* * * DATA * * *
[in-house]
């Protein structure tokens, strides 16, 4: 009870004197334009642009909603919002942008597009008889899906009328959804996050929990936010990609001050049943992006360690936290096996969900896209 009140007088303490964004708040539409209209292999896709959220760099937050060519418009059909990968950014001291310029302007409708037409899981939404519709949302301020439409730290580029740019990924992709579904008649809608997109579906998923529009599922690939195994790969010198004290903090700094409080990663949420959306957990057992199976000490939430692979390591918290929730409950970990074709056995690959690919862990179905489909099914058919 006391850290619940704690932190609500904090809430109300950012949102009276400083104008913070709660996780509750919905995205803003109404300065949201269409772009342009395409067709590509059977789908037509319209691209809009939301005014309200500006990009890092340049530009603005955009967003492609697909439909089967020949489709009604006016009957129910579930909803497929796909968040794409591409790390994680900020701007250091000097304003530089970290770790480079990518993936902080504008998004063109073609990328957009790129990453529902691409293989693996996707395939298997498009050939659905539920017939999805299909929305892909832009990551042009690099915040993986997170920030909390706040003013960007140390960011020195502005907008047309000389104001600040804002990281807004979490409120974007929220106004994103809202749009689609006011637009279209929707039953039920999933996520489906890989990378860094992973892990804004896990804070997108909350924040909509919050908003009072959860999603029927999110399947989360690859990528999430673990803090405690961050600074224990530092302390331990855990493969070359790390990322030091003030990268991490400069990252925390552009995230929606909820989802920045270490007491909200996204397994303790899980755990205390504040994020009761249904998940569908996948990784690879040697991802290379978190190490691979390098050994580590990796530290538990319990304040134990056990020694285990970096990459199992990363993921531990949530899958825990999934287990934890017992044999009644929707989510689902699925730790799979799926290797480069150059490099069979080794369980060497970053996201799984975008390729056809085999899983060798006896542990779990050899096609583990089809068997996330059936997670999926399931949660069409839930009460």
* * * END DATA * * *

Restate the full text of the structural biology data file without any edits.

[in-house]
């Protein structure tokens, strides 16, 4: 009870004197334009642009909603919002942008597009008889899906009328959804996050929990936010990609001050049943992006360690936290096996969900896209 009140007088303490964004708040539409209209292999896709959220760099937050060519418009059909990968950014001291310029302007409708037409899981939404519709949302301020439409730290580029740019990924992709579904008649809608997109579906998923529009599922690939195994790969010198004290903090700094409080990663949420959306957990057992199976000490939430692979390591918290929730409950970990074709056995690959690919862990179905489909099914058919 006391850290619940704690932190609500904090809430109300950012949102009276400083104008913070709660996780509750919905995205803003109404300065949201269409772009342009395409067709590509059977789908037509319209691209809009939301005014309200500006990009890092340049530009603005955009967003492609697909439909089967020949489709009604006016009957129910579930909803497929796909968040794409591409790390994680900020701007250091000097304003530089970290770790480079990518993936902080504008998004063109073609990328957009790129990453529902691409293989693996996707395939298997498009050939659905539920017939999805299909929305892909832009990551042009690099915040993986997170920030909390706040003013960007140390960011020195502005907008047309000389104001600040804002990281807004979490409120974007929220106004994103809202749009689609006011637009279209929707039953039920999933996520489906890989990378860094992973892990804004896990804070997108909350924040909509919050908003009072959860999603029927999110399947989360690859990528999430673990803090405690961050600074224990530092302390331990855990493969070359790390990322030091003030990268991490400069990252925390552009995230929606909820989802920045270490007491909200996204397994303790899980755990205390504040994020009761249904998940569908996948990784690879040697991802290379978190190490691979390098050994580590990796530290538990319990304040134990056990020694285990970096990459199992990363993921531990949530899958825990999934287990934890017992044999009644929707989510689902699925730790799979799926290797480069150059490099069979080794369980060497970053996201799984975008390729056809085999899983060798006896542990779990050899096609583990089809068997996330059936997670999926399931949660069409839930009460």